Unfortunately, I see no clear cut scenario in which any of these states, or possibly even the whole United States for that matter, will ever manage to recover.
On Nov. 25, 2012, Forbes.com published an article by William Baldwin, an investment strategies contributing writer, that asked, “Do You Live In A Death Spiral State?” Baldwin’s advice to readers was to avoid putting capital in financially troubled states where people “dependent on government” outnumber those working in the private sector.
“If your career takes you to Los Angeles or Chicago, don’t buy a house. Rent,” he wrote. “If you have money in municipal bonds, clean up the portfolio. Sell holdings from the sick states and reinvest where you’re less likely to get clipped.”
That list of “fiscal hellholes,” as Baldwin labeled them, included Ohio, Hawaii, Illinois, Kentucky, South Carolina, New York, Maine, Alabama, California, Mississippi and New Mexico. And they are all highlighted in the graphic above, which was taken from segments of the Fox Business television program Varney & Co., where Baldwin’s reporting was later discussed.
But Baldwin’s definition of individuals “dependent on government” is stated incorrectly in the viral email as simply those on “welfare.” Baldwin wrote that, among the dependents, he included current state and local government employees, as well as former workers receiving government pensions. And he only counted Medicaid recipients as those on “welfare.”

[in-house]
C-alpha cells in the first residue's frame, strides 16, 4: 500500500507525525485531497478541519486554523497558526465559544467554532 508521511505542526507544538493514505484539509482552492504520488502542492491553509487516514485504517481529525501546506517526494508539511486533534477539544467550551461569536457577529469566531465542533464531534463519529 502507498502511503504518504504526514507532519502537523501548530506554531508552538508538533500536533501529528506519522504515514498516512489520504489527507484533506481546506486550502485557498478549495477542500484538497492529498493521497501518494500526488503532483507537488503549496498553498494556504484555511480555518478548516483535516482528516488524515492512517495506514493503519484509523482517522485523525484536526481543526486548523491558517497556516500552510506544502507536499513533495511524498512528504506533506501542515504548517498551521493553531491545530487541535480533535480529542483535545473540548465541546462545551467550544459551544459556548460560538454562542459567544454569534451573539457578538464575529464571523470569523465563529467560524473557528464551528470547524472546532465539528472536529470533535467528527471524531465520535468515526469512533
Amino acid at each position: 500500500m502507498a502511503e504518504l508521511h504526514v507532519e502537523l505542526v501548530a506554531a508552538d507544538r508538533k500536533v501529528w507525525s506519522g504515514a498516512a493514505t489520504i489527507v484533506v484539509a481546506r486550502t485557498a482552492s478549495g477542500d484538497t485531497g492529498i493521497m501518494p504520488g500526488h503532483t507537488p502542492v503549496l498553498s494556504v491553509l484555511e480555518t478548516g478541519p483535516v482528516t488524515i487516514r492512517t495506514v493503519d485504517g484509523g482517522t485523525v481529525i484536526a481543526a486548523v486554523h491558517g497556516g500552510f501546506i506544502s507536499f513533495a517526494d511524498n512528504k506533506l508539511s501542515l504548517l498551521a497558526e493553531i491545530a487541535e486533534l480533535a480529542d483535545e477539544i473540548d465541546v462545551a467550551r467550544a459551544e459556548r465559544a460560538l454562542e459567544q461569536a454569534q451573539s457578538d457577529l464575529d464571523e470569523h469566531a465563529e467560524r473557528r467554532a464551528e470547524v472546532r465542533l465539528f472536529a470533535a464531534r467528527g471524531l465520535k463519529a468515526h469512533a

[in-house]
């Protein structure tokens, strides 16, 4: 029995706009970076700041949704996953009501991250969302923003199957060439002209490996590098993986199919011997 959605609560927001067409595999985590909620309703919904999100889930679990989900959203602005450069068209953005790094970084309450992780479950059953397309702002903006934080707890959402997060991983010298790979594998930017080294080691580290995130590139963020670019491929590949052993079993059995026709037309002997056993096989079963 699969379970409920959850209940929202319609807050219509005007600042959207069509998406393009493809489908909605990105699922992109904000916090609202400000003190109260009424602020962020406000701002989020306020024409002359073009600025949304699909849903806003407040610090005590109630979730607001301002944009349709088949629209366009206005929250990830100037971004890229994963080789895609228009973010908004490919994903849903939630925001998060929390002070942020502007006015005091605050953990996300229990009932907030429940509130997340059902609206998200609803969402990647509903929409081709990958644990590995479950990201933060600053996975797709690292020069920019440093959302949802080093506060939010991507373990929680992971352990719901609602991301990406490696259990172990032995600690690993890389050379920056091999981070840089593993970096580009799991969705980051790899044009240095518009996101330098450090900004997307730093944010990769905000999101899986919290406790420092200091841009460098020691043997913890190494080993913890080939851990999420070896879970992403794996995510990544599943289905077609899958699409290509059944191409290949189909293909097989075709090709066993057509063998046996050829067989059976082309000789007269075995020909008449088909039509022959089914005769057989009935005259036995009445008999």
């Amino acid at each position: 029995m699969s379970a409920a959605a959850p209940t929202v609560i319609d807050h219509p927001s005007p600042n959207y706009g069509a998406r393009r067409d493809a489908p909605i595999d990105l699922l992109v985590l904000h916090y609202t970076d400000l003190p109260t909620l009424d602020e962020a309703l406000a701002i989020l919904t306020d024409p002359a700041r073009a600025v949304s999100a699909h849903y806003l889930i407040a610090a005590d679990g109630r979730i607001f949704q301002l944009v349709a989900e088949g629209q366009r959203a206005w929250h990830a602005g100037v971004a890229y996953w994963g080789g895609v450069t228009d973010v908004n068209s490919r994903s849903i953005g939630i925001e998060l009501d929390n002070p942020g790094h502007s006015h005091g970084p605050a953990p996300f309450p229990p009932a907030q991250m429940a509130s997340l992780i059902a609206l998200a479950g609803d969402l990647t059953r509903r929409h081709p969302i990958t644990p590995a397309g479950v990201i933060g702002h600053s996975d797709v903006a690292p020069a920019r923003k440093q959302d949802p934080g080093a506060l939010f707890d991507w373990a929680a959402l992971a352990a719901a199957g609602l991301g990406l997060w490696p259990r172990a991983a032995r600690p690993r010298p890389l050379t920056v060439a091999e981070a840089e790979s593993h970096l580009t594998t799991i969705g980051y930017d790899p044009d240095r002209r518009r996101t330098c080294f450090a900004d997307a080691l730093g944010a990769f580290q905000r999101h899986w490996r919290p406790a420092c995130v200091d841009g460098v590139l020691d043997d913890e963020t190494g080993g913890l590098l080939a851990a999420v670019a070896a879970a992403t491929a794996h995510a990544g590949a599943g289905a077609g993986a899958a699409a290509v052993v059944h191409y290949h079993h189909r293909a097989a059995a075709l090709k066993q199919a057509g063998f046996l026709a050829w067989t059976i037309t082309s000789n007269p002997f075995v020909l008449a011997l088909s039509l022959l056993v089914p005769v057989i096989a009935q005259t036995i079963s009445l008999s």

And none of the 11 states on his list has more Medicaid recipients than workers. Also, none of the states has more recipients of other kinds of “welfare,” such as TANF (Temporary Assistance for Needy Families) or food stamps (officially known as the Supplemental Nutrition Assistance Program).
Baldwin told us in an interview that what he reported and what the email says “are not the same thing at all.”
Italy’s Catholic Church will be forced to pay taxes starting in 2013 after the EU pressured the country’s government to pass a controversial law stripping the Church of its historic property tax exemption.
The Catholic Church in Italy is excluded from paying taxes on its land if at least a part of a Church property is used non-commercially - for instance, a chapel in a bed-and-breakfast.